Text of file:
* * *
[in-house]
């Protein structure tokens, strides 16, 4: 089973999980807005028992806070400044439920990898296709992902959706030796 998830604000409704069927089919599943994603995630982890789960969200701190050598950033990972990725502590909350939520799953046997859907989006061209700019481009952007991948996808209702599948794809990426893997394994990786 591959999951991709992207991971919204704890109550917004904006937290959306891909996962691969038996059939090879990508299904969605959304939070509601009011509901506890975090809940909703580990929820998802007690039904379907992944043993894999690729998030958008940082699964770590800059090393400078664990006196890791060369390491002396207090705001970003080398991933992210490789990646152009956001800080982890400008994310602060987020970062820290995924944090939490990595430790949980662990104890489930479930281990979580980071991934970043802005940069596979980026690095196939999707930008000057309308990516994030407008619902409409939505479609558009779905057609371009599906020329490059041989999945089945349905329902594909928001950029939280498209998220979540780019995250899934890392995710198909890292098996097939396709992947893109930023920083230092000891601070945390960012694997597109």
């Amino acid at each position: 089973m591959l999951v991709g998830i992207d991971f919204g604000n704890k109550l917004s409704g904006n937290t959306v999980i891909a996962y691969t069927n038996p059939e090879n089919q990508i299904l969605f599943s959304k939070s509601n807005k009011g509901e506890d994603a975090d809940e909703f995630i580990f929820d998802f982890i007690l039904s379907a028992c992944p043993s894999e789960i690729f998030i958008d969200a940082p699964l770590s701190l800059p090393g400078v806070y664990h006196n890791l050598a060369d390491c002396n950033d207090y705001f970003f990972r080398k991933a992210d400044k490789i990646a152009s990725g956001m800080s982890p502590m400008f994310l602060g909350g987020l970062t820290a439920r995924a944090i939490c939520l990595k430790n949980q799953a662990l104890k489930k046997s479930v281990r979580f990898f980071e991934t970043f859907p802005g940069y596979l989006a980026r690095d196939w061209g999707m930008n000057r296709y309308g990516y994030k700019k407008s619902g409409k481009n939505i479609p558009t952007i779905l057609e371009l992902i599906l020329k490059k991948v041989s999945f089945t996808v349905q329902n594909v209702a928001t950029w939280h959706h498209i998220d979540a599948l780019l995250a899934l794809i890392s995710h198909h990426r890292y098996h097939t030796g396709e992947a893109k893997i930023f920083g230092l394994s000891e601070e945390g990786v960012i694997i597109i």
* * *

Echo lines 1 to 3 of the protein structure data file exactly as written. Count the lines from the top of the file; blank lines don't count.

[in-house]
């Protein structure tokens, strides 16, 4: 089973999980807005028992806070400044439920990898296709992902959706030796 998830604000409704069927089919599943994603995630982890789960969200701190050598950033990972990725502590909350939520799953046997859907989006061209700019481009952007991948996808209702599948794809990426893997394994990786 591959999951991709992207991971919204704890109550917004904006937290959306891909996962691969038996059939090879990508299904969605959304939070509601009011509901506890975090809940909703580990929820998802007690039904379907992944043993894999690729998030958008940082699964770590800059090393400078664990006196890791060369390491002396207090705001970003080398991933992210490789990646152009956001800080982890400008994310602060987020970062820290995924944090939490990595430790949980662990104890489930479930281990979580980071991934970043802005940069596979980026690095196939999707930008000057309308990516994030407008619902409409939505479609558009779905057609371009599906020329490059041989999945089945349905329902594909928001950029939280498209998220979540780019995250899934890392995710198909890292098996097939396709992947893109930023920083230092000891601070945390960012694997597109």
């Amino acid at each position: 089973m591959l999951v991709g998830i992207d991971f919204g604000n704890k109550l917004s409704g904006n937290t959306v999980i891909a996962y691969t069927n038996p059939e090879n089919q990508i299904l969605f599943s959304k939070s509601n807005k009011g509901e506890d994603a975090d809940e909703f995630i580990f929820d998802f982890i007690l039904s379907a028992c992944p043993s894999e789960i690729f998030i958008d969200a940082p699964l770590s701190l800059p090393g400078v806070y664990h006196n890791l050598a060369d390491c002396n950033d207090y705001f970003f990972r080398k991933a992210d400044k490789i990646a152009s990725g956001m800080s982890p502590m400008f994310l602060g909350g987020l970062t820290a439920r995924a944090i939490c939520l990595k430790n949980q799953a662990l104890k489930k046997s479930v281990r979580f990898f980071e991934t970043f859907p802005g940069y596979l989006a980026r690095d196939w061209g999707m930008n000057r296709y309308g990516y994030k700019k407008s619902g409409k481009n939505i479609p558009t952007i779905l057609e371009l992902i599906l020329k490059k991948v041989s999945f089945t996808v349905q329902n594909v209702a928001t950029w939280h959706h498209i998220d979540a599948l780019l995250a899934l794809i890392s995710h198909h990426r890292y098996h097939t030796g396709e992947a893109k893997i930023f920083g230092l394994s000891e601070e945390g990786v960012i694997i597109i």